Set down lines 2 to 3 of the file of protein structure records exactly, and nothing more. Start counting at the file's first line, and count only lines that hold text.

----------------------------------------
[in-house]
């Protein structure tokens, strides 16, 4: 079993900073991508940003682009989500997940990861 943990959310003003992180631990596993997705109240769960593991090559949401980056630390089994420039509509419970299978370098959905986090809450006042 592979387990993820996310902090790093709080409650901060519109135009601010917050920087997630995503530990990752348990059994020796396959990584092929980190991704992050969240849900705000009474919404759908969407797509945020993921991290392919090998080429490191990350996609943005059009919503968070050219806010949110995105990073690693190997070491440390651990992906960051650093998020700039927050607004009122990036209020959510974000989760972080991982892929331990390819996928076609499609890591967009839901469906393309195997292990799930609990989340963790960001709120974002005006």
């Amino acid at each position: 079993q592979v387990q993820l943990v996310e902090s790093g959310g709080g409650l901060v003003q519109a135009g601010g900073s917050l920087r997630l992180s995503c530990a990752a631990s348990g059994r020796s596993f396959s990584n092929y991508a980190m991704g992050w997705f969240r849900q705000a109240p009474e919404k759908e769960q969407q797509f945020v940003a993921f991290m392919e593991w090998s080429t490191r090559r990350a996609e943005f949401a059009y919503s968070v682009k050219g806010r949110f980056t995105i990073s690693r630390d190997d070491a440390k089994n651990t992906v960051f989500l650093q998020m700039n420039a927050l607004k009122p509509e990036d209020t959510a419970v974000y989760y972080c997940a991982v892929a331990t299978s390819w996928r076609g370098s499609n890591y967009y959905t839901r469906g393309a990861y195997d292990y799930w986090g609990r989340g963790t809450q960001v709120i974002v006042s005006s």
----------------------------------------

């Protein structure tokens, strides 16, 4: 079993900073991508940003682009989500997940990861 943990959310003003992180631990596993997705109240769960593991090559949401980056630390089994420039509509419970299978370098959905986090809450006042 592979387990993820996310902090790093709080409650901060519109135009601010917050920087997630995503530990990752348990059994020796396959990584092929980190991704992050969240849900705000009474919404759908969407797509945020993921991290392919090998080429490191990350996609943005059009919503968070050219806010949110995105990073690693190997070491440390651990992906960051650093998020700039927050607004009122990036209020959510974000989760972080991982892929331990390819996928076609499609890591967009839901469906393309195997292990799930609990989340963790960001709120974002005006």
């Amino acid at each position: 079993q592979v387990q993820l943990v996310e902090s790093g959310g709080g409650l901060v003003q519109a135009g601010g900073s917050l920087r997630l992180s995503c530990a990752a631990s348990g059994r020796s596993f396959s990584n092929y991508a980190m991704g992050w997705f969240r849900q705000a109240p009474e919404k759908e769960q969407q797509f945020v940003a993921f991290m392919e593991w090998s080429t490191r090559r990350a996609e943005f949401a059009y919503s968070v682009k050219g806010r949110f980056t995105i990073s690693r630390d190997d070491a440390k089994n651990t992906v960051f989500l650093q998020m700039n420039a927050l607004k009122p509509e990036d209020t959510a419970v974000y989760y972080c997940a991982v892929a331990t299978s390819w996928r076609g370098s499609n890591y967009y959905t839901r469906g393309a990861y195997d292990y799930w986090g609990r989340g963790t809450q960001v709120i974002v006042s005006s």